Just imagine: A recruiter uses LinkedIn to search his network for people who are your “Trusted References” — but the recruiter has no idea whether any of them had any direct experience working with you.

You get rejected, because someone who never worked with you provided a questionable reference. (As I pointed out, I don’t know most of my connections, thanks to LinkedIn’s marketing mission to link everyone. What if a personnel jockey gets hold of an overlapping contact and trusts it as a reference about me — and I get screwed?)

The underlying question — and concern — is, how skilled is the reference checker, and is the check done properly and with integrity?

The recruiter’s purchase of a list from LinkedIn becomes the faux justification for one potentially bad decision after another — and one unemployed LinkedIn user after another.

Have you been sucker-punched by wrong references?

LinkedIn’s “Trusted References” service is a cheap sucker-punch straight to your career and reputation. Now any personnel jockey can “check a reference” on LinkedIn without having the faintest idea what she’s doing — and you get screwed out of a job. For that reason alone, I hope LinkedIn gets its ass sued sixteen ways from Sunday. I’m not sure this suit will succeed, because I think it focuses on the wrong issues. But the legal issues are for the lawyers and the courts.

The business issue is, LinkedIn is talking out of two sides of its mouth. It markets a references service to employers, while telling the judge it’s really no such thing. And employers buy both stories.

Perhaps more to the point, since it’s consumers suing LinkedIn, those consumers need to admit that they bought into a marketing machine that uses their personal information to make money at their expense — and they agreed to the terms. When someone walks straight into a sucker-punch, it’s hard to sympathize with them.

Lots of questions remain. Whatever happens with this suit — or others that I hope it spawns — the thing that’s clear is LinkedIn’s marketing strategy: There’s a sucker born every minute, and we’re going to sell them all anything they’re willing to swallow.

Has LinkedIn’s reference service interfered with your job search, or cost you a job? How does LinkedIn’s credibility rate with you?

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How to tease a job interview out of a manager

Filed under: Getting in the door, How to Say It, Job Search, Q&A

In the November 4, 2014 Ask The Headhunter Newsletter, a job seeker’s mail to a hiring manager winds up routed to HR:

Question

What if the hiring manager forces you to deal with the personnel department?

My friend’s mom works at the company where I want to work. She came through with the name of the hiring manager for the job I want. I’ve learned from your articles that it’s best to go straight to the manager. So, I wrote a good letter demonstrating how the strong points of my background would make me the right person for the position and sent it to the manager. Now I find out the manager just passed it on to the recruiter for review!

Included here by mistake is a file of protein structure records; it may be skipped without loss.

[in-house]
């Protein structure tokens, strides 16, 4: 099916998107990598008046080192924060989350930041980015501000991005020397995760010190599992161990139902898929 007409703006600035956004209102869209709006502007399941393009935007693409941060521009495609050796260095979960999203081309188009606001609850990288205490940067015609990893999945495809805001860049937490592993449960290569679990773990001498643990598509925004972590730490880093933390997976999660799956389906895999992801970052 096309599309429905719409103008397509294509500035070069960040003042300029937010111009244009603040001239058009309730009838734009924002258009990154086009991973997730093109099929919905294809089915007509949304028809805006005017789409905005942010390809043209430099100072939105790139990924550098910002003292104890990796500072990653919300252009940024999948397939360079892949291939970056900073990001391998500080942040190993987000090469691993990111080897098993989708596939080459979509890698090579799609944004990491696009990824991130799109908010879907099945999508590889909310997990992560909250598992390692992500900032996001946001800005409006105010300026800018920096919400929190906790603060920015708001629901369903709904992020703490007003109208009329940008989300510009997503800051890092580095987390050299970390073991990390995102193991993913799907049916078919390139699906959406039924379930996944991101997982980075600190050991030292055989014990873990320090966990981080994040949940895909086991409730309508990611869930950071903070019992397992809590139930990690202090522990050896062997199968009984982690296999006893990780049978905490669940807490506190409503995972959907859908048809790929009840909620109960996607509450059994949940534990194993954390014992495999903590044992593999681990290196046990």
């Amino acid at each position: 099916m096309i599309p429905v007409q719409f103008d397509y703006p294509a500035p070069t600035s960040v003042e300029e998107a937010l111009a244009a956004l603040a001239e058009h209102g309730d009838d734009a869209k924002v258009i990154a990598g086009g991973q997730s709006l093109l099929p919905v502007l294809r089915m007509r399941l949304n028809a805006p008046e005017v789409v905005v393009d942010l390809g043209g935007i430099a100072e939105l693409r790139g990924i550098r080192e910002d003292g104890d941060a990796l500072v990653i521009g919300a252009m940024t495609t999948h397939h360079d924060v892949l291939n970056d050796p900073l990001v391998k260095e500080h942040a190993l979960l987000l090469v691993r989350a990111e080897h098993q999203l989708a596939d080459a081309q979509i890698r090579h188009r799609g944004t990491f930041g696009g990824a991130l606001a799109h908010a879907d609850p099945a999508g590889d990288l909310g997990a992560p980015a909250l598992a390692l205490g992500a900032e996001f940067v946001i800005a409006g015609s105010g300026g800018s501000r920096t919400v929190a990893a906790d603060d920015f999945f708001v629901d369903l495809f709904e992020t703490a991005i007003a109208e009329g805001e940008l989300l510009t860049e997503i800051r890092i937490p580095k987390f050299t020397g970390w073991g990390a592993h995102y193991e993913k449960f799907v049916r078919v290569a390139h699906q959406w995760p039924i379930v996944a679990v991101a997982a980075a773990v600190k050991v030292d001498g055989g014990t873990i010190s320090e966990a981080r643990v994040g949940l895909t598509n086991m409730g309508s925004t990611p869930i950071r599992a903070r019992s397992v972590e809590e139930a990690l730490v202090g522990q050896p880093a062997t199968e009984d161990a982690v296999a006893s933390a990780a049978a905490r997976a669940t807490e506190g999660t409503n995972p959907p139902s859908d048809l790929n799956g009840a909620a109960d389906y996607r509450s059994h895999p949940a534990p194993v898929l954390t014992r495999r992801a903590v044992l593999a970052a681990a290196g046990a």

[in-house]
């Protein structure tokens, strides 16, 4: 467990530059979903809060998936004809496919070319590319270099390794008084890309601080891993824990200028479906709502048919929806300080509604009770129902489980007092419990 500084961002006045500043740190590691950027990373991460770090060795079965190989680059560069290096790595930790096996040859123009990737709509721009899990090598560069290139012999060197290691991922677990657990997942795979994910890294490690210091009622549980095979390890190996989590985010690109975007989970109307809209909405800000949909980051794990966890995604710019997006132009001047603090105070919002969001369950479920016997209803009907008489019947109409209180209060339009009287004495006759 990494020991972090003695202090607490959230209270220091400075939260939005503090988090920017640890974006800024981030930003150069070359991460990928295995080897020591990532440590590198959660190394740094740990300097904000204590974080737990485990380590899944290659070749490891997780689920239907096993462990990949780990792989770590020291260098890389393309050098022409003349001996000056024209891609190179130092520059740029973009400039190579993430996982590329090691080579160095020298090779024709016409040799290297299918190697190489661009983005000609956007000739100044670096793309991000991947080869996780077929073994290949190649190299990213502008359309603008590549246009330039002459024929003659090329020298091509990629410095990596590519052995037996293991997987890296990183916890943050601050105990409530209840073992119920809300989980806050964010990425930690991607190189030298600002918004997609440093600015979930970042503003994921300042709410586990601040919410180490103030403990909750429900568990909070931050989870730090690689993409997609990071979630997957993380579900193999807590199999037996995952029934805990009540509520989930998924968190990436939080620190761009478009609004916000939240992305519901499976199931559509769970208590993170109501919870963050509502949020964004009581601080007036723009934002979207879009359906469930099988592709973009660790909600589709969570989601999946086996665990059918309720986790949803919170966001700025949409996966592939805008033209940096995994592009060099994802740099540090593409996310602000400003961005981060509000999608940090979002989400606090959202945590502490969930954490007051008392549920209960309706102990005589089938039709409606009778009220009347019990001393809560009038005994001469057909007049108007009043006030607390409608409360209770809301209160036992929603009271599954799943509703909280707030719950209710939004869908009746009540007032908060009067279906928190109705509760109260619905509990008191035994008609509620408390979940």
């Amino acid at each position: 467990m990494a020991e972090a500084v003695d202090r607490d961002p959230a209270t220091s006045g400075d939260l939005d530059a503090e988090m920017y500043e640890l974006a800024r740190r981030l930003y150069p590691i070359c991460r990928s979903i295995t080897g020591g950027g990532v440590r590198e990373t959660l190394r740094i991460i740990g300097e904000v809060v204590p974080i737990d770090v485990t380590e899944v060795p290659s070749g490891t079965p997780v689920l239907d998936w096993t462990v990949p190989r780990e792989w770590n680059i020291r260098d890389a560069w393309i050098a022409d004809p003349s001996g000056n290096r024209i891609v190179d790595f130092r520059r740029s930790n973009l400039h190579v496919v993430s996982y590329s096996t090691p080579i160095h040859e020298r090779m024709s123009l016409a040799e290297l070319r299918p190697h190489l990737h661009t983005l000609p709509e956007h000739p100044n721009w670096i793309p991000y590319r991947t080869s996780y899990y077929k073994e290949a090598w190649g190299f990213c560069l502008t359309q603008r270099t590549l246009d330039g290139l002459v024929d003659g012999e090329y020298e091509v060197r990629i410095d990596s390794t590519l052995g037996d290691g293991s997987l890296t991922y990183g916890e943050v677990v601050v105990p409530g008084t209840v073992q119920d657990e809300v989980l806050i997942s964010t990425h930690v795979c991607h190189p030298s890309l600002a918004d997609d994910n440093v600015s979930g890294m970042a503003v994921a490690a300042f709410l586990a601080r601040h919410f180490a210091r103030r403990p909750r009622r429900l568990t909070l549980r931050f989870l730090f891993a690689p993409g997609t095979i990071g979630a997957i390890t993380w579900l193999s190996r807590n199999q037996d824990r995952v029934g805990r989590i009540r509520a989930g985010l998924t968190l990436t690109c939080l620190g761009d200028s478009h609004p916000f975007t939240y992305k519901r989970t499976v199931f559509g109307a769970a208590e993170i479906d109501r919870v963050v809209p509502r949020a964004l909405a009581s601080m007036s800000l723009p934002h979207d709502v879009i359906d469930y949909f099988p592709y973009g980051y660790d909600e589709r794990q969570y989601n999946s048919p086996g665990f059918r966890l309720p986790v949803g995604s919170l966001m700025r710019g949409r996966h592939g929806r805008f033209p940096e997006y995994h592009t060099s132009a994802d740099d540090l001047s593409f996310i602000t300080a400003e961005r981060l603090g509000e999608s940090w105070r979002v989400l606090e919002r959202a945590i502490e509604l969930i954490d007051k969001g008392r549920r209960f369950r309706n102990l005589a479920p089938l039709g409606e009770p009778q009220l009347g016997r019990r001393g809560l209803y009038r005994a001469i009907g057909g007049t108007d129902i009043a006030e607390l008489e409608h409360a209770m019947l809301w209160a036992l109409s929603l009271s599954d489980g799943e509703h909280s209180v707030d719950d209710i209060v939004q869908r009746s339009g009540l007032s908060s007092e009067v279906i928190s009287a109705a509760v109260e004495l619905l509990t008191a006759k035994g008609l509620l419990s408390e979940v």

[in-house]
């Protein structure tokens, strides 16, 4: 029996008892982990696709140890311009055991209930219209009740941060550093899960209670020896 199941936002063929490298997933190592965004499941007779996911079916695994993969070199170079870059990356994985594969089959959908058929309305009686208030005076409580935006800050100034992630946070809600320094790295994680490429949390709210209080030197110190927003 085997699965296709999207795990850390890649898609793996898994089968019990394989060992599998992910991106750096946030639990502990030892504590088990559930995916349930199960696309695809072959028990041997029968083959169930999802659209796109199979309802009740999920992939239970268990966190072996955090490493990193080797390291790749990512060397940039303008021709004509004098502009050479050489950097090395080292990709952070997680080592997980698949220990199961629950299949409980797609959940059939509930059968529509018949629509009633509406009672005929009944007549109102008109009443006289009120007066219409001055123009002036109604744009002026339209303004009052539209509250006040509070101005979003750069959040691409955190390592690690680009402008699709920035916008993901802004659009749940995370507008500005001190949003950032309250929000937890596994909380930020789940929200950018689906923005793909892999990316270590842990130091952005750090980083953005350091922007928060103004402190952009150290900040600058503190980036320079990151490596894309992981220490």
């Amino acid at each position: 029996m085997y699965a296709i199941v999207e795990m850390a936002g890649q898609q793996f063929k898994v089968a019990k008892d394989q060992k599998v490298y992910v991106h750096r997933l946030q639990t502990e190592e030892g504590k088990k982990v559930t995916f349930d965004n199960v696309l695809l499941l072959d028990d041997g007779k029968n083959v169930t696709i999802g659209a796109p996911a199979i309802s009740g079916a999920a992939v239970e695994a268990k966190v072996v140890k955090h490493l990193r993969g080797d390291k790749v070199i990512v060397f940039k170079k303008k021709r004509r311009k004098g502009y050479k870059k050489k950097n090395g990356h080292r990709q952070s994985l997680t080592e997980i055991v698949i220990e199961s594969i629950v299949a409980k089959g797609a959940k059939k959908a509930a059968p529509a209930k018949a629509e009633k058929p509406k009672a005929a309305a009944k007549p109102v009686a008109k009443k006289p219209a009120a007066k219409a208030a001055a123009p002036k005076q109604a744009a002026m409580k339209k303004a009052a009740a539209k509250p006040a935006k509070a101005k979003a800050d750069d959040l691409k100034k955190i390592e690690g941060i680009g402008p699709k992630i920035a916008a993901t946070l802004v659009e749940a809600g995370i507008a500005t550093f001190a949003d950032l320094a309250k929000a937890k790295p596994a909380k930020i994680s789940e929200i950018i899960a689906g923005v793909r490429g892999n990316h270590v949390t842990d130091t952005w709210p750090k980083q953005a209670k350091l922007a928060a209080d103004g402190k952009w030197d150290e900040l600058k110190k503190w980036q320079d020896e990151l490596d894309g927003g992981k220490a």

So, what do you do when the hiring manager forces you through the recruiter?

Nick’s Reply

passing-along-the-resumeEvery time I hear that someone had a friend “get me a manager’s name” I want to laugh uncontrollably.

You went to a lot of trouble to develop a good inside contact, but then you squandered it. No offense, but I’ve got to say this: You’re acting like just another job candidate, and the manager is treating you that way.

When you get a personal referral to a hiring manager, you don’t write a letter. You use that referral to establish a more personal level of contact.

(For an example, see How to get the hiring manager’s attention.)

You would have gotten the most mileage out of this by having your friend’s mother actually go talk to the manager. She should just poke her head in the manager’s door and make a clear referral:

How to Say It

“I heard you’re looking for someone to do XYZ, and I thought I might be able to help you out. There’s someone you should talk to who would be great at this job. His name is… Would you be interested in talking with him?”

This is a preemptive reference. If your friend’s mom isn’t willing to go the extra mile to help you, then you’re wasting your time and hers, too. To boost the mom’s willingness to help, first get your friend to introduce you to her mom. Make it personal.

Here’s the key to this approach: There is no resume. Offering the manager a resume — or even a letter — is the best way to make him ignore you. (And that’s exactly what happened.) If you ever want to recommend someone to a manager, tease the manager. You read that correctly. Tease. It’s what every advertisement does to make you want to try or buy a product. Make the manager crave an introduction.

If the manager is interested, what your friend’s mom says next is crucial.

How to Say It

“He’s being pursued by a couple of companies and you’d have to move quickly if you want to interview him. If you’d like, I’d be glad to invite him over for lunch in the cafeteria and you could drop by to meet him.”